Martyred nun, also listed as Guiborat and Weibrath. Born at Klingna, Aargau, Switzerland, she belonged to the Swabian nobility. When her brother Hatto entered the Benedictines at St. Gall, she went with him and worked as a bookbinder and lived for a time as a recluse. She desired to exist as a hermit and to be walled up as an anchoress. Before the monastic leaders of St. Gall would acquiesce, she was forced to endure an ordeal by fire, successfully convincing her vocal critics. Her cell was visited by many who sought out her wisdom. She was also noted for her austerities, holiness, and her gifts of prophecy One of her visions told of her own martyrdom, which came to pass when invading Magyars of Hungary murdered her in her cell.
St. Gregory, born at Rome about the year 540, was the son of Gordianus, a wealthy senator, who later renounced the world and became one of the seven deacons of Rome. After he had acquired the usual ... continue readingMore Saint of the Day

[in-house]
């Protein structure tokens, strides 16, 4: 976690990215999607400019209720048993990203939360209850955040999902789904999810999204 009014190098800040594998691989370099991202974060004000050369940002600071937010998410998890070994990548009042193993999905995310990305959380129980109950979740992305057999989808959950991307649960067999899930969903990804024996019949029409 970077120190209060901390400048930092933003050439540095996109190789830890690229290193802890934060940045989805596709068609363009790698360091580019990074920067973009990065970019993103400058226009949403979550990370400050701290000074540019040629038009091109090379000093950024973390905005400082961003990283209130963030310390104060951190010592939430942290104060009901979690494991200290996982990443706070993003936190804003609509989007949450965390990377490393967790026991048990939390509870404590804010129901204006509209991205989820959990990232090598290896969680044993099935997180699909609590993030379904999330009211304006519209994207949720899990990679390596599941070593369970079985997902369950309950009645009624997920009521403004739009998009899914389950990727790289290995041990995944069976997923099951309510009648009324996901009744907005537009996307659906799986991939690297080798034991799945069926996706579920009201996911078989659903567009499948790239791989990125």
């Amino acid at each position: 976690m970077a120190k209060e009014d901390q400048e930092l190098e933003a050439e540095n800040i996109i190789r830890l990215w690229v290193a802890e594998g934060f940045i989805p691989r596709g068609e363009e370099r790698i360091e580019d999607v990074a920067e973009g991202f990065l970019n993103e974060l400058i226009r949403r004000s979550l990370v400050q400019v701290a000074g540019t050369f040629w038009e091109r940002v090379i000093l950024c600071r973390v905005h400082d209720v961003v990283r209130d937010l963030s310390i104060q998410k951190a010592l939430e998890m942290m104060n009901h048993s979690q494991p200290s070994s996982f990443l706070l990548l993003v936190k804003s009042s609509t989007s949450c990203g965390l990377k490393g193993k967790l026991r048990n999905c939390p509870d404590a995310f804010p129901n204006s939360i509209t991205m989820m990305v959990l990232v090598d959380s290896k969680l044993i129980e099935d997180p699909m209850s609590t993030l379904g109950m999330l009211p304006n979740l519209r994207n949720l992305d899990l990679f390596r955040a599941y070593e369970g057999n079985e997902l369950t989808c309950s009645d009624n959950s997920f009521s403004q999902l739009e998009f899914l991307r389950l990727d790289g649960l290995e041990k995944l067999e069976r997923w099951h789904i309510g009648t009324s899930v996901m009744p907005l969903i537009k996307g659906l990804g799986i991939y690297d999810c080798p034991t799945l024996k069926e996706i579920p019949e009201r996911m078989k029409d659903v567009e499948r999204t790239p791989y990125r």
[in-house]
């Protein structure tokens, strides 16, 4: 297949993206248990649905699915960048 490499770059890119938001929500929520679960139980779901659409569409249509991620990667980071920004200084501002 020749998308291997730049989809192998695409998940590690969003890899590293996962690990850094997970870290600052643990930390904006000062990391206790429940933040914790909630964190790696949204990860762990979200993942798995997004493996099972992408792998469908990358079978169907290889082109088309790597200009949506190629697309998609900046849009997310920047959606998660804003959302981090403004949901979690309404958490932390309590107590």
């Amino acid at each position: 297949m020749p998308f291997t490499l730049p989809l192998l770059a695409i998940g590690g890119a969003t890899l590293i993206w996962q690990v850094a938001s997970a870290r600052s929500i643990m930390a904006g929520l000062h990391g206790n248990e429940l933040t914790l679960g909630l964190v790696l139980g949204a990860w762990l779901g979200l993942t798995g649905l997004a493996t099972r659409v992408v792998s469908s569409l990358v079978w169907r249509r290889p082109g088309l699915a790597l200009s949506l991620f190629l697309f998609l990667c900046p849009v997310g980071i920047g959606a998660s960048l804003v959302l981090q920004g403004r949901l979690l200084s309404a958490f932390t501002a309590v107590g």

St. Monica was married by arrangement to a pagan official in North Africa, who was much older than she, and although generous, was also violent tempered. His mother Lived with them and was equally difficult, which proved a constant challenge to St. Monica. She had ... continue readingMore Female Saints
St. Michael the Archangel - Feast day - September 29th The name Michael signifies "Who is like to God?" and was the warcry of the good angels in the battle fought in heaven against satan and his followers. Holy Scripture describes St. Michael as "one of the chief ... continue reading
The name Gabriel means "man of God," or "God has shown himself mighty." It appears first in the prophesies of Daniel in the Old Testament. The angel announced to Daniel the prophecy of the seventy weeks. His name also occurs in the apocryphal book of Henoch. He was the ... continue reading
According to his legend, Sebastian was born at Narbonne, Gaul. He became a soldier in the Roman army at Rome in about 283, and encouraged Marcellian and Marcus, under sentence of death, to remain ... continue reading
By Deacon Keith A Fournier
Over the centuries, the Jesuits have been relied upon by Popes as trustworthy, heroic soldiers for Jesus Christ and His Church. Yes, there have been times when the company seemed to lose its fervor. However, Jesus Christ the King has always sent His Spirit to ... continue readingMore Christian Saints & Heroes